Board negotiators for the Minnesota Orchestra have not received a counterproposal since musicians unanimously rejected an offer on Saturday, according to a management spokesperson.
A deadline looms this week on several dominoes that could result in the departure of music director Osmo Vänskä, if no resolution is reached in the bitter 18-month dispute.
Vänskä has stated that he would resign if the orchestra musicians were not able to rehearse this week. He said the ensemble needs time to prepare for concerts at Carnegie Hall in early November.
Vänskä has said nothing in recent days to contradict his earlier statement. Presumably, then, if no deal is struck Monday that returns musicians to the stage, Vänskä will have a decision to make about his future with the orchestra.
Announcing the vote Saturday morning outside Orchestra Hall, spokesman Blois Olson said the musicians were preparing several counteroffers and called this “a very fluid situation.”
However, board negotiator Doug Kelley said Sunday his team had received no proposal. “There have been no substantive talks at all this weekend,” he said.
In response, Olson said a counterproposal was delivered last week, with a request for a private-ballot vote by the full board by noon Monday. Kelley said Olson was referring to request that the board vote on a plan from mediator George Mitchell to lift the lockout and return musicians to work for four months (including two months at slightly reduced salary) during which the two sides would negotiate.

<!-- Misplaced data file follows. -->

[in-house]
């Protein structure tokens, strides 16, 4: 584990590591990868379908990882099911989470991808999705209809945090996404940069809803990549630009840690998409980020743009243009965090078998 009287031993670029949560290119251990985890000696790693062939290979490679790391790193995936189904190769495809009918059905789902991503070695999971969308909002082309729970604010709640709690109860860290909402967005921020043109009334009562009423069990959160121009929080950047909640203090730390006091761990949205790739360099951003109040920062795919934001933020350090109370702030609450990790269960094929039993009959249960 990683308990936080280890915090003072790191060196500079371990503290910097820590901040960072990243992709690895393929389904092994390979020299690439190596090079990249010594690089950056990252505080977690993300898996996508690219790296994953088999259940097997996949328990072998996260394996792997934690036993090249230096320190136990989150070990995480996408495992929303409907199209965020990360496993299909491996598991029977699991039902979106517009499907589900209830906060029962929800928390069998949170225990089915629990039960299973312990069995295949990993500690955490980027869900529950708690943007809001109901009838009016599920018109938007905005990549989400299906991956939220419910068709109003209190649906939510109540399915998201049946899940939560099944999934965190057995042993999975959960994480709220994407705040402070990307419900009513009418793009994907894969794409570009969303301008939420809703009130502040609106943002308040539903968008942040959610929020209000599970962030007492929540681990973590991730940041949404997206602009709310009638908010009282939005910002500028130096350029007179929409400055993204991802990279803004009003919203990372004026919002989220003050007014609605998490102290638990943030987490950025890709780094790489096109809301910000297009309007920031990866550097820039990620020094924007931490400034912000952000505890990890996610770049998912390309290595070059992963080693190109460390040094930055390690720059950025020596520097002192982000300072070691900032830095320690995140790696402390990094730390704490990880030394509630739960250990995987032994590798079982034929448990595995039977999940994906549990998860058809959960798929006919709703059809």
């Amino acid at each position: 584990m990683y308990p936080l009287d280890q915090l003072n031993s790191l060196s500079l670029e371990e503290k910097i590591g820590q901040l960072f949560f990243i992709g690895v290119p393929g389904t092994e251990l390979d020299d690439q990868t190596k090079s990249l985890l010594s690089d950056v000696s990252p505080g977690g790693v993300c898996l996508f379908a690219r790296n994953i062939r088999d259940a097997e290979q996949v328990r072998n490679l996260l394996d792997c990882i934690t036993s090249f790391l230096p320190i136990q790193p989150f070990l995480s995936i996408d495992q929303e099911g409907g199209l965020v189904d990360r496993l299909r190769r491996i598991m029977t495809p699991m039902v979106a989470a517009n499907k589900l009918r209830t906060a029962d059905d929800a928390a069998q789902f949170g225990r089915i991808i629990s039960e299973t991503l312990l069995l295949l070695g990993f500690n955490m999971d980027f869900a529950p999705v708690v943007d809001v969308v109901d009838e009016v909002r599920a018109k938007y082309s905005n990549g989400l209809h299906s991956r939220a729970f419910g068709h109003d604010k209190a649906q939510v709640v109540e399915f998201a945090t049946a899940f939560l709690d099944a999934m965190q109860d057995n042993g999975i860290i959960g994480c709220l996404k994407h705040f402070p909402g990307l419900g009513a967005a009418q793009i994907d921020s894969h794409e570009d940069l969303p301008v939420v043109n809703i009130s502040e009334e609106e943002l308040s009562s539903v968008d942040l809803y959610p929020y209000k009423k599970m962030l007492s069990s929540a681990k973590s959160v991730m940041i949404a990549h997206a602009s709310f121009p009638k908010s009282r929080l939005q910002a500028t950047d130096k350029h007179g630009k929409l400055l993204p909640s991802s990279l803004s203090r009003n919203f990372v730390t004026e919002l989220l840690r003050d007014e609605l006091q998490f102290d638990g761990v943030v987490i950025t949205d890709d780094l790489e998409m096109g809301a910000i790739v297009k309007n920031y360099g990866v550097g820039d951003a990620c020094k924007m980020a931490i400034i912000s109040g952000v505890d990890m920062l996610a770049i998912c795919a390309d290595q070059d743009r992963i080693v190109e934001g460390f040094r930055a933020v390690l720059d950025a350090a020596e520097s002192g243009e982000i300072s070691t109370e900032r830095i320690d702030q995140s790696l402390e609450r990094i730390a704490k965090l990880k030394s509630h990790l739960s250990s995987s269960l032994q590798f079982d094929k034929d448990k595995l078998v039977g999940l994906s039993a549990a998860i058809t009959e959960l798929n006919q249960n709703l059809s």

“We did not consider that to be a counterproposal,” Kelley said in a phone interview. “That was simply a request for us to revisit a decision that had already been made by the board of directors. The board of directors unanimously rejected that proposal on Aug. 12.”
The board proposal, delivered Thursday, would have cut minimum salaries by 18.6 percent in the first year, by a smaller amount in year two, and to 25 percent in the third year of the contract. In addition, each of 84 musicians would have received $20,000 signing bonuses.
Musicians said the offer was regressive and would not sustain the artistic integrity of the Orchestra.
“This proposal will not keep our finest players here,” said Doug Wright, a member of the musicians’ negotiating team. “[It] will not keep the Minnesota Orchestra a great orchestra, period.”
Musicians have steadfastly contended that the cuts will damage the reputation and the ability to attract top players to a world-class orchestra. They support the proposal Mitchell made last summer.
Vänskä’s statements about resigning from the position he has held since 2003 is tied to the two Carnegie Hall dates in November. He considers them vital to his Minnesota tenure and said in a statement to the board that he felt it necessary to have musicians back this week. Since musicians typically have Mondays off, the first rehearsal would be Tuesday morning.
The Orchestra’s subscription season was to have started this coming Friday with concerts featuring pianist Emanuel Ax. Those have now been canceled. The musicians have said they will perform with Ax this weekend at Ted Mann Concert Hall in Minneapolis.